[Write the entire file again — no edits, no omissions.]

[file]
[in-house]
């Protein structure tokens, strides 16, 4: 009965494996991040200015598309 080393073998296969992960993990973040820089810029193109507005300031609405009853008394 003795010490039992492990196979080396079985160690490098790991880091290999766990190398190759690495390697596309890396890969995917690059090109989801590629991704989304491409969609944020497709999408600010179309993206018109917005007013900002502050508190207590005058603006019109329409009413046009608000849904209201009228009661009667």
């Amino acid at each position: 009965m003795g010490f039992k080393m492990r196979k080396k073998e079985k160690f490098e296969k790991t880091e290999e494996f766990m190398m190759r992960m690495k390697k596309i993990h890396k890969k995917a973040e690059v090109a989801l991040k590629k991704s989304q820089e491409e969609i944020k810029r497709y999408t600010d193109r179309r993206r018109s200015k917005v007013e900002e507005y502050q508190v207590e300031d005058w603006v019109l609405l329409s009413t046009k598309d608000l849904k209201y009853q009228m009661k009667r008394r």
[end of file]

[in-house]
């Protein structure tokens, strides 16, 4: 009965494996991040200015598309 080393073998296969992960993990973040820089810029193109507005300031609405009853008394 003795010490039992492990196979080396079985160690490098790991880091290999766990190398190759690495390697596309890396890969995917690059090109989801590629991704989304491409969609944020497709999408600010179309993206018109917005007013900002502050508190207590005058603006019109329409009413046009608000849904209201009228009661009667």
């Amino acid at each position: 009965m003795g010490f039992k080393m492990r196979k080396k073998e079985k160690f490098e296969k790991t880091e290999e494996f766990m190398m190759r992960m690495k390697k596309i993990h890396k890969k995917a973040e690059v090109a989801l991040k590629k991704s989304q820089e491409e969609i944020k810029r497709y999408t600010d193109r179309r993206r018109s200015k917005v007013e900002e507005y502050q508190v207590e300031d005058w603006v019109l609405l329409s009413t046009k598309d608000l849904k209201y009853q009228m009661k009667r008394r």